The Church plays a key role in Italian society, it is of immense importance and the effect of relations between church and state is significant. 98% of the country is Roman Catholic; the church is a living force and a great landlord within all ranks of the society. In terms of religion at least, the country is almost totally united.

Another key cultural aspect of the country is its language, without a universal language or languages how can a country be united, it goes against all our ideas about unity within nations. Unfortunately this is the case in Italy, there are many dialects; Slovenian, Sicilian, Sardinian, Vento, Lombardian etc. the list continues. It was due mostly to this that Italy did not have an official language until the 1950s.

The real difference can be seen between North and South, the dialects spoken as second or first languages, German and French heavily influence dialects in the North while languages such as Greek, Arab and Spanish shape those of the South. Italian is “a laboratory language”8 it has never become a language spoken by everyone, it is of course the language of television, literature and of politics but not the language of culture and society. The dialects within the country vary from region to region; some are even considered official languages such as Sardinian, which is trying to secede from the mainland. Thus it can be seen that in terms of language Italy is defiantly not a united country.

Italy is more united culturally than in any other way, however there are aspects of Italian society that are not united at all.

Finally to look at one more characteristic of Italian life, and judge its unity, we turn to economics. Firstly it is obvious that economically the North and South are very different, the former has a rich industrial base with a high economic output and organised structure, while the latter is far more agrarian, always having been behind the North industrially and economically. A key problem with Italian industry is like its politics, it is divided into districts, continuing with the ‘region’ tradition, and therefore there is little unity here also. Italy’s economy demonstrates a number of other weaknesses; public services and public administration ” form the gravest of all the internal negative constraints upon her economy”9, modern Italian industrial capitalism is a very family based set of enterprises and “political interference, poor management, low productivity and the costly absorption of private companies reduces them to a parlous state”9.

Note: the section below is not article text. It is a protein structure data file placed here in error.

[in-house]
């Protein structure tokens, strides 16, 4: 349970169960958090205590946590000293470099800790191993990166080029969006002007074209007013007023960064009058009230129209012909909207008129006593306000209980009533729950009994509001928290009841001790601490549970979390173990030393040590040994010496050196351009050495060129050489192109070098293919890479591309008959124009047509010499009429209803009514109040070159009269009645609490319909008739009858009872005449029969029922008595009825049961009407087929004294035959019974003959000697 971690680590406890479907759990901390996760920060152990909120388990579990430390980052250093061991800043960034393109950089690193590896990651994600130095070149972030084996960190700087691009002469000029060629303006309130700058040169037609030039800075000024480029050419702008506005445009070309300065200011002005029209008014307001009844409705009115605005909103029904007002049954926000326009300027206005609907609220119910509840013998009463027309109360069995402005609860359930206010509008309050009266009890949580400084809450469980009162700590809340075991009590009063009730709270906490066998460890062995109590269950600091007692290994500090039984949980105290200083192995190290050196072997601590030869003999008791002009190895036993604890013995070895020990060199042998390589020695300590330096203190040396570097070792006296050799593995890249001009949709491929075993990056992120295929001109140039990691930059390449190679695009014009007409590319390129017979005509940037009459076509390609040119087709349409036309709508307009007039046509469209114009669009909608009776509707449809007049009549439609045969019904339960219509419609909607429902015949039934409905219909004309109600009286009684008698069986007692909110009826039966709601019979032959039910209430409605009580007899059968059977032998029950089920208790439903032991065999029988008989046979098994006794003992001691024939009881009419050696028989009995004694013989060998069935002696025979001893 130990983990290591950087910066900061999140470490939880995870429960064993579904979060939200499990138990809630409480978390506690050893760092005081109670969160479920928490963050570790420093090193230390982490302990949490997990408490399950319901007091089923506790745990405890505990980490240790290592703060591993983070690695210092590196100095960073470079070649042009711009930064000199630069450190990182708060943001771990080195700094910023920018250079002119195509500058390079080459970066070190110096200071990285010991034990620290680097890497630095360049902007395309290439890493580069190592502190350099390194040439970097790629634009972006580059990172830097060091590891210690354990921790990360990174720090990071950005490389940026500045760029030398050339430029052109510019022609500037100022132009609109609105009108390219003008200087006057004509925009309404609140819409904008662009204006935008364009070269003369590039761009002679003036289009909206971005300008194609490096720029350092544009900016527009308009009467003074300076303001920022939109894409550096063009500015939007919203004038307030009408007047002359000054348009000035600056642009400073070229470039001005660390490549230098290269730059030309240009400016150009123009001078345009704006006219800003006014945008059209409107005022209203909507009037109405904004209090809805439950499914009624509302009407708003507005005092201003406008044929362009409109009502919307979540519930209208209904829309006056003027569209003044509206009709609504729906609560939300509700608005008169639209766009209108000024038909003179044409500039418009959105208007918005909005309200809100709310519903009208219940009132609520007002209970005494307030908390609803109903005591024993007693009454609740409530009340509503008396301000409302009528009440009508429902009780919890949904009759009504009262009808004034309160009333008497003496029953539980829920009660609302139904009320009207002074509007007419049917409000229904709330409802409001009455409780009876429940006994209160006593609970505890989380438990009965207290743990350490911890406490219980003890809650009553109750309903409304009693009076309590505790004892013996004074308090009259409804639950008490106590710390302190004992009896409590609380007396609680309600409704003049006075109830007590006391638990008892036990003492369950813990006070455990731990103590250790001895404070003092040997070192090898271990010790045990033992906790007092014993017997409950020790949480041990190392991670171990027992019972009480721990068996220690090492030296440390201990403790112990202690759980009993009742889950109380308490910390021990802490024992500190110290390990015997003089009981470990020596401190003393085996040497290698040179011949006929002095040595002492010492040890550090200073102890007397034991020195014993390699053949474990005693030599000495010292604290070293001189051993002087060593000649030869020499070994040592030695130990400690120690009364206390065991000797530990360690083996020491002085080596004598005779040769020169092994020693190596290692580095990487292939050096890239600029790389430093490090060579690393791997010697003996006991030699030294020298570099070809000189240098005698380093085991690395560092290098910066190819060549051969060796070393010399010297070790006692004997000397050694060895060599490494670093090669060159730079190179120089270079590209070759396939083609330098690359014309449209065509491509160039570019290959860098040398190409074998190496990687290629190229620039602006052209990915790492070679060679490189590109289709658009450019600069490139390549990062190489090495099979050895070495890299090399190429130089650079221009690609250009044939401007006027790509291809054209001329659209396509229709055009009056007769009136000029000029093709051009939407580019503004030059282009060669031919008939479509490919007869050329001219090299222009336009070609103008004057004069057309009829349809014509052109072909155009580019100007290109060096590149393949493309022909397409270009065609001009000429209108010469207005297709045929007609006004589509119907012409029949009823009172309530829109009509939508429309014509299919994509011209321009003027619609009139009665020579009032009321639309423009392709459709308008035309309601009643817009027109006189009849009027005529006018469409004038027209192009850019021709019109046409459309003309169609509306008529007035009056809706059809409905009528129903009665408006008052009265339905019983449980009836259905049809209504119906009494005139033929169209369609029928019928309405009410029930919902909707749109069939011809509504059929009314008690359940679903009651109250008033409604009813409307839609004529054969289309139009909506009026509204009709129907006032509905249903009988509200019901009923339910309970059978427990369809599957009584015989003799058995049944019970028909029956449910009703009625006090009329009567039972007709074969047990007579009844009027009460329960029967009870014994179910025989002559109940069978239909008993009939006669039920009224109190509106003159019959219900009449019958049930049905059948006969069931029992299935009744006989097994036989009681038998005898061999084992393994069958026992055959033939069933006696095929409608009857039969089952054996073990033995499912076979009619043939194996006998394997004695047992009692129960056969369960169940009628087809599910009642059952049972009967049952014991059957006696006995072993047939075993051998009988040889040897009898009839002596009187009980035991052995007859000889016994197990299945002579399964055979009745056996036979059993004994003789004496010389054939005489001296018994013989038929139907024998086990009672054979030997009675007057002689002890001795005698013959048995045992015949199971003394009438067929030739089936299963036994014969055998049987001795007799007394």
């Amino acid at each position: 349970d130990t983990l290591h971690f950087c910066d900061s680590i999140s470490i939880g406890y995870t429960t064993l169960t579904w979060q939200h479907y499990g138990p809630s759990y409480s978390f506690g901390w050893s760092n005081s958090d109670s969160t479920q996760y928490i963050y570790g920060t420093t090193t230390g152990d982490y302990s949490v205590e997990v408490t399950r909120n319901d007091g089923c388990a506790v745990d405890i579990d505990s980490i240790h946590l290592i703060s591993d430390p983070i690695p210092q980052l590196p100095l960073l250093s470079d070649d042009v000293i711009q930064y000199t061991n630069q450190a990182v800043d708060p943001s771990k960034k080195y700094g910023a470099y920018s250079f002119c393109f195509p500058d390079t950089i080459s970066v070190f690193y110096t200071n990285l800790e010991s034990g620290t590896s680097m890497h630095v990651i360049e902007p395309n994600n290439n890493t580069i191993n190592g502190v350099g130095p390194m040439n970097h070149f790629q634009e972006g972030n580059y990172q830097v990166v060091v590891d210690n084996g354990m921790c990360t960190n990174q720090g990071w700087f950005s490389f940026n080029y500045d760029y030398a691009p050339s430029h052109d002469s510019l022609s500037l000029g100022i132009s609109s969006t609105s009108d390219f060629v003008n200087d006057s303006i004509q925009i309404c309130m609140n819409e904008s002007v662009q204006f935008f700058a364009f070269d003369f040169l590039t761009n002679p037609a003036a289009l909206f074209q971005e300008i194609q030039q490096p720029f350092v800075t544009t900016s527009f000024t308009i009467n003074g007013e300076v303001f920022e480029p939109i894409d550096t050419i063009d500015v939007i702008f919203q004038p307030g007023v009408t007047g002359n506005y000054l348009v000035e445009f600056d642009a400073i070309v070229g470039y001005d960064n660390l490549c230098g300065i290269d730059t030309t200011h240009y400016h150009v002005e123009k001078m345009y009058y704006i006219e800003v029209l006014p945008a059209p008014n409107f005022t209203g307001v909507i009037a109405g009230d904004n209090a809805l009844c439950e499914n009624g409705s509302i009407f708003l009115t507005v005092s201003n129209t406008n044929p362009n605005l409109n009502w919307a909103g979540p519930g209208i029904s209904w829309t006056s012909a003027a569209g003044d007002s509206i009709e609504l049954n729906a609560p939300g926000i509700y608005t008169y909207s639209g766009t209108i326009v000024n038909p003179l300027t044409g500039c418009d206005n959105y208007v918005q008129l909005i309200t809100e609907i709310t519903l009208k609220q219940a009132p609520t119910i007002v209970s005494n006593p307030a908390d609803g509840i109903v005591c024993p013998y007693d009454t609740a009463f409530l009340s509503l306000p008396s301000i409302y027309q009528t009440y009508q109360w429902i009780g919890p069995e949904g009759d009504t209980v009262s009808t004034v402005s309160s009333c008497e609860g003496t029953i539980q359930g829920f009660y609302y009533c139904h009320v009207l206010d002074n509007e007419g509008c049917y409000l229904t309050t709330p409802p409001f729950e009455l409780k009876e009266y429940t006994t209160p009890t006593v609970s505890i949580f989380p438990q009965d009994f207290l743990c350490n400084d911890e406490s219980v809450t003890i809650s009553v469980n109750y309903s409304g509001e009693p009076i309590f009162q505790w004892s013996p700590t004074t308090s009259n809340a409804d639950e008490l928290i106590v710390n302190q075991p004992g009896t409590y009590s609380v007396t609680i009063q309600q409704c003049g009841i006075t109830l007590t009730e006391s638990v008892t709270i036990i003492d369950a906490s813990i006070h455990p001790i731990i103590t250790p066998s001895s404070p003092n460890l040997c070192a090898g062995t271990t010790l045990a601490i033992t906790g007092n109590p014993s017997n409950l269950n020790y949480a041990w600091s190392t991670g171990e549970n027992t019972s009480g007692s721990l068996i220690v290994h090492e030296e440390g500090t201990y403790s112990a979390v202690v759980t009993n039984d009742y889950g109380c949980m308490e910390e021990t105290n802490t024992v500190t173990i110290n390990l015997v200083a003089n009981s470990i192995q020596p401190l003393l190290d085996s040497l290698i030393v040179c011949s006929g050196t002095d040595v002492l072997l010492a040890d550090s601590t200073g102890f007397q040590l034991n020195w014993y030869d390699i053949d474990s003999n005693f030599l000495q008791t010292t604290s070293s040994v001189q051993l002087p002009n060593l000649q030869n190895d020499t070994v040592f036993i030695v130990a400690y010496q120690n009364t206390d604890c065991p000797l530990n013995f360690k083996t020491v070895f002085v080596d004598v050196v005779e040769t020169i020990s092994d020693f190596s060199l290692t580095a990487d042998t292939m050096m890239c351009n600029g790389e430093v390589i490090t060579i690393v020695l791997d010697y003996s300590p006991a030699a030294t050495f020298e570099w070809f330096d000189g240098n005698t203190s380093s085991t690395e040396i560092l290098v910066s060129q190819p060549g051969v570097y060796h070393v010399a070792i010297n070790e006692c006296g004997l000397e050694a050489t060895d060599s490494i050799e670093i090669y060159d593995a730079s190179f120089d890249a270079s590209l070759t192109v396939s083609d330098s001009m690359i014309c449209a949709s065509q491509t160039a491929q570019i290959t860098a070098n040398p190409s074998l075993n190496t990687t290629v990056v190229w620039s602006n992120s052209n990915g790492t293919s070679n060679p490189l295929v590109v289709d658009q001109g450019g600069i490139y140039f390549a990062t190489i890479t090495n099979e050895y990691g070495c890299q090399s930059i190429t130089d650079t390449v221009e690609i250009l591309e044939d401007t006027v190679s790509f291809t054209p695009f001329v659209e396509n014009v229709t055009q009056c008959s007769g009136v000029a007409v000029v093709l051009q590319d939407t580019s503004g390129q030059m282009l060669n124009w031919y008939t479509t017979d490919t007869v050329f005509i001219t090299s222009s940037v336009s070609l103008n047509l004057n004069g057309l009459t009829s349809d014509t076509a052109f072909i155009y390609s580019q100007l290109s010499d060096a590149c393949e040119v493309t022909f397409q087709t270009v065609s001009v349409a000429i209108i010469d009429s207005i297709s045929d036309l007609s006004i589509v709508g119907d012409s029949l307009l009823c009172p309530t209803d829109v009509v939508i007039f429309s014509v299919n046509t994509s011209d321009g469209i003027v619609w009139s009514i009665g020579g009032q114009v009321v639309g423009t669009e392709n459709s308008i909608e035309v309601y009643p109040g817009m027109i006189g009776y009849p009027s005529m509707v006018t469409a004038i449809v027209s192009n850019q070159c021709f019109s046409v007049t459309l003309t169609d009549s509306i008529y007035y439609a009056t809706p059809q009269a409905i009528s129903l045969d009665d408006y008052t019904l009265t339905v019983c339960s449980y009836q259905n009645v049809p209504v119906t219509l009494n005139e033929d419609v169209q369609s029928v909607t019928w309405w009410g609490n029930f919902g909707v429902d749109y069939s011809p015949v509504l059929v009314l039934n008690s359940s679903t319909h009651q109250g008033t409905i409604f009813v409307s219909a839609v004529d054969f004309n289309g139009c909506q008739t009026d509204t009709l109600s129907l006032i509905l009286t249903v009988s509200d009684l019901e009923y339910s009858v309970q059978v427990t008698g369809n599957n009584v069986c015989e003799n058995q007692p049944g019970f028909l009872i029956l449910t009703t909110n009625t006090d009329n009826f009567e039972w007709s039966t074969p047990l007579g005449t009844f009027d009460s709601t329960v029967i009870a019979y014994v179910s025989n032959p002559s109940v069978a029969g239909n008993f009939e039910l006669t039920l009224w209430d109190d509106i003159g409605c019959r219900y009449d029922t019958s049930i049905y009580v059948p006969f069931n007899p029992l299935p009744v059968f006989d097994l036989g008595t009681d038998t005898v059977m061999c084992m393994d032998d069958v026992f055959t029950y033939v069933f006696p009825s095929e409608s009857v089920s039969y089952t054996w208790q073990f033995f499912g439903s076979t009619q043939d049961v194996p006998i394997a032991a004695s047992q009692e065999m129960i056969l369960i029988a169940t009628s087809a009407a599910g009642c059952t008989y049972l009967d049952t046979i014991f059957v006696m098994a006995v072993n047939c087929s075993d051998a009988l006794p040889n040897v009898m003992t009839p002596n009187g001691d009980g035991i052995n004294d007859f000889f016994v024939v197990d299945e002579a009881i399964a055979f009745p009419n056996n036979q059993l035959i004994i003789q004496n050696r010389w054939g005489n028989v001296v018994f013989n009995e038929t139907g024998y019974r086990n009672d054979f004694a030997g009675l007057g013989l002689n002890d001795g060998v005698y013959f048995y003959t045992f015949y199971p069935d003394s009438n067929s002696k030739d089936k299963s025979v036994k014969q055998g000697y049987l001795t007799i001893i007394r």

While Italy ranks very low economically in Europe, this image does not represent the country as a whole, the North is as economically advanced as Great Britain or Germany while the South lags behind, ranking lower than some Eastern European nations. Thus economically the country is also not united.

To conclude, from the aforementioned evidence it can be argued that Italy is not a united nation; it is more a collection of units (the separate regions), which share a common cultural heritage but do not share a common political, industrial or economic background. In order for Italy to become more unified, it will need to “modify the small enterprises and family capitalism, have a larger stock market, greater legal transparency and a freer flow of information”10. It will also need to create a political system strong enough to allow the Italian government to become a competent powerful member of the EU.


* The Unification of Italy – J. Gooch (Methuen & Co. Ltd. 1986)

* Modern Italy – J. Foot (Palgrave Macmillan 2003)

* Italy and its Discontents – P. Ginsborg (Penguin Books 2003)

* Modern Italy – M. Carlyle (Hutchinson & Co. Ltd. 1957)

* Italy since 1945 – P. McCarthy (Oxford University Press 2000)

* Modern Italy 1871-1995 – M. Clark (Addison Wesley Longman Ltd. 1996)

* http://shakti.trincoll.edu/~aweiss/italy.htm

* www.themodernword.com/eco/eco_polyglot.html

1 M. d’Azeglio as quoted in http://shakti.trincoll.edu/~aweiss/italy.htm

2 J. Gooch 1986

3 http://shakti.trincoll.edu/~aweiss/italy.htm

4 J. Foot 2003

5 http://shakti.trincoll.edu/~aweiss/italy.htm

6 P. Ginsborg 2003

7 http://shakti.trincoll.edu/~aweiss/italy.htm

8 www.themodernword.com/eco/eco_polyglot.html

9 P. Ginsborg 2003

10 P. McCarthy 2000